Homeowners and businesses across the Midwest are bracing themselves for the worst as further heavy rainfall is forecast and the tide on the already swollen River Shannon due to rise by a another metre over the course of the next week.
Many residents are angry and are quite rightly wondering why the ESB waited until the water levels in Lough Derg were at such a critical level before deciding to release the excess water through the Parteen Weir. This decision led directly to the flooding of much of South-East Clare and directly led to 100 homes being evacuated in Clonlara, Montpelier, O’Briens Bridge and Shannon Banks. Twenty families in Shannon Banks still cannot return to their homes.
The company appeared to have been caught completely unprepared even though they have had plenty of advance warning. There were four houses in O’Callaghan Mills in Clare which have been cut off from the outside world for the past three weeks! Residents have only been able to access their homes by boat throughout this time.
While the ESB’s lack of accountability and communication certainly played a big part in the crisis along the banks of the Shannon, it doesn’t tell the full story.
A town like Ennis, while low-lying, hasn’t been prone to this kind of flooding until recent years. The primary cause of the flooding in this case has been the brash development of the River Fergus’ flood plains in places like Cappahard, which are now bearing the brunt of the high water level.
Listening to Fianna Fáil ministers lament poor planning decisions and regulations as Martin Mansergh did as he toured the distraught areas of Ennis was particularly galling. It was Fianna Fáil’s policies of tax breaks for their rich developer friends that provided the major impetus for the development of these lands.
Although this storm has been described as a “once in 850 years” event the unsettling truth is that unless immediate remedial action is taken by the government and the local authorities, with climate change we will see “once in a millennia” disasters on a much more regular basis.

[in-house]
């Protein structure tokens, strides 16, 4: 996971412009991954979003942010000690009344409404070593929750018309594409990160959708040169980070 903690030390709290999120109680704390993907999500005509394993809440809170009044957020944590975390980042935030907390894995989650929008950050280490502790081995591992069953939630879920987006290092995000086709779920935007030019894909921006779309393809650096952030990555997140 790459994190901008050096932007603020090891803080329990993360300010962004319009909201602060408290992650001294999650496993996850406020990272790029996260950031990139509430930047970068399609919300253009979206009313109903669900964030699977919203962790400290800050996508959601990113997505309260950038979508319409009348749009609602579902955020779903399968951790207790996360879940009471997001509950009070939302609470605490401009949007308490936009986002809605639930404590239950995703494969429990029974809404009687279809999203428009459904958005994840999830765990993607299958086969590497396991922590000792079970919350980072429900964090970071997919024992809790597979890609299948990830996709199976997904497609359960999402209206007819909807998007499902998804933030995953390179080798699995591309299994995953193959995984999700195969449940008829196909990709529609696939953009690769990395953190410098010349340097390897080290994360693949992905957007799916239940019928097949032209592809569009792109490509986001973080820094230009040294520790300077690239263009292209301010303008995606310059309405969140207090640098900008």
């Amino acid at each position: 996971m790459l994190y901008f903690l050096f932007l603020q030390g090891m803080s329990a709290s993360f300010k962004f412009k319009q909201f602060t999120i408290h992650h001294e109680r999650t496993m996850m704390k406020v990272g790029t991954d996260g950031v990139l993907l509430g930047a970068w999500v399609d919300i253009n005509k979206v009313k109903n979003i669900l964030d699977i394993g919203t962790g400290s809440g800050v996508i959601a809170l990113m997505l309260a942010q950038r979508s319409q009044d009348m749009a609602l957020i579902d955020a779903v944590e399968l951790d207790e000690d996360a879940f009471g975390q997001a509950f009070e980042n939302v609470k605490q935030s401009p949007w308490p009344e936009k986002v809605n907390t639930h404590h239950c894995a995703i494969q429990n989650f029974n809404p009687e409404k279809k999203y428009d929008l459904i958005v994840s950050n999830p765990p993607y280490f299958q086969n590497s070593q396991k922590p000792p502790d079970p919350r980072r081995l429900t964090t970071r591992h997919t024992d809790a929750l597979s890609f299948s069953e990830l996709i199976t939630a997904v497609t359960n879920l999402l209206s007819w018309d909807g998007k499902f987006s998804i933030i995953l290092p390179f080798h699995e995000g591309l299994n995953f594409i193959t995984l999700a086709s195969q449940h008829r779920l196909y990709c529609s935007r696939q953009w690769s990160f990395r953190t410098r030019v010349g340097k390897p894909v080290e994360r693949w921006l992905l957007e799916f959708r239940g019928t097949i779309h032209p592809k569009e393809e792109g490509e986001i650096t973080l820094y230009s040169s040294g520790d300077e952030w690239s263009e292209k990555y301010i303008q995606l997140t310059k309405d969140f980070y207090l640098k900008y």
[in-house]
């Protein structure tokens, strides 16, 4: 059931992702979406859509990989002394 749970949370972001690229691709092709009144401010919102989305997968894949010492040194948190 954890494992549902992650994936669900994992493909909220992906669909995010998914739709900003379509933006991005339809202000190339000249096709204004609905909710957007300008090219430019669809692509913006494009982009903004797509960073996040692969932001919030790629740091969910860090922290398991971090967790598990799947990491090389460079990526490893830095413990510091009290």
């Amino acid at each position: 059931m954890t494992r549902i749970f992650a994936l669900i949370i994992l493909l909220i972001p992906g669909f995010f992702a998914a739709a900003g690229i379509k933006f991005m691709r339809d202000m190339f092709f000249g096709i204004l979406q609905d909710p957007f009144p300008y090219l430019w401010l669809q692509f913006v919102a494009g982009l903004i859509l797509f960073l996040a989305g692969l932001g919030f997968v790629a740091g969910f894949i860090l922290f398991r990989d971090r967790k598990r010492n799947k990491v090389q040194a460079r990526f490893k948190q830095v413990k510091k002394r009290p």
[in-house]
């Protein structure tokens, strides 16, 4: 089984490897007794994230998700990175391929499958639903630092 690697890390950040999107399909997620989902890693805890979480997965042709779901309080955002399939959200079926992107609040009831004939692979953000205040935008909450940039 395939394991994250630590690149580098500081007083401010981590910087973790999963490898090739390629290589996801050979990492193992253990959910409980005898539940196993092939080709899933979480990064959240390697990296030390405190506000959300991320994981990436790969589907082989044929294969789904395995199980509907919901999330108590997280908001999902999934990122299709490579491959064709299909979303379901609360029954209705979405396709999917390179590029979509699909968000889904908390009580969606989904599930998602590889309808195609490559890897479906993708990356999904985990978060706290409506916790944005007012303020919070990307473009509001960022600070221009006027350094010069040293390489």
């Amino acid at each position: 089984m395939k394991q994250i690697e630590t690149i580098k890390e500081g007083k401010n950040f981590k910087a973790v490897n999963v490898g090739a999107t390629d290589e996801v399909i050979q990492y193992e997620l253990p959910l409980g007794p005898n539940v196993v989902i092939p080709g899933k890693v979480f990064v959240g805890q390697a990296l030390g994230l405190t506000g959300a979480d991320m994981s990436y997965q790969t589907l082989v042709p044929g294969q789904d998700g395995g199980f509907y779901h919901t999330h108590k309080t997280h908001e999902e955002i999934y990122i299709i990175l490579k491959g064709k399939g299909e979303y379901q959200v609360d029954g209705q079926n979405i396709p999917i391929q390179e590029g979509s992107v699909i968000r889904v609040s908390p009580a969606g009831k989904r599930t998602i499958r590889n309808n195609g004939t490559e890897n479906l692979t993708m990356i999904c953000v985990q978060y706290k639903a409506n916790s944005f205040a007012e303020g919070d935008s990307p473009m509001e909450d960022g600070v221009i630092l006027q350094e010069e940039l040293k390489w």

However, the contrast between how these homeowners are being treated by the government with that of the speculators and the developers couldn’t be starker. While this scrooge-like government is making a paltry €10 million available for the people whose homes have been destroyed, the speculators and developers who inflated the bubble, caused the current economic catastrophe and built these homes in exposed wetlands are being bailed out to the tune of €54 billion by way of NAMA.
This wouldn’t come as any shock to the people of Newcastle West in county Limerick who suffered from severe flash floods 16 months ago that uprooted trees and ripped up road surfaces when the River Arra burst its banks. Then, as now, there was no government relief for the victims. Local people were left to fend for themselves.
This too has been the case in the current crisis, where communities and ordinary working people have responded with extraordinary courage and togetherness. Volunteers at the GAA club in Clonlara managed to fill over 1,000 sandbags in a matter of a couple of hours late on Sunday night and Boy Scouts helped distribute them. With the supply of sandbags running out people started to use pillow cases, shopping bags and anything else they could find.
The capitalist establishment’s lie about our “lazy and inefficient” public sector has also being exposed. Emergency public workers displayed their immense value when they deferred their strike action throughout Clare and worked through the nights evacuating people and securing homes and businesses from the rising waters.
During the boom there was little money provided for necessary infrastructure projects such as proper flood defences and drainage schemes, the funding of big developers took precedence. Today we are seeing the consequences of this policy, where ordinary working class people who are already locked into overpriced mortgages on the back of the bubble are now faced with losing everything.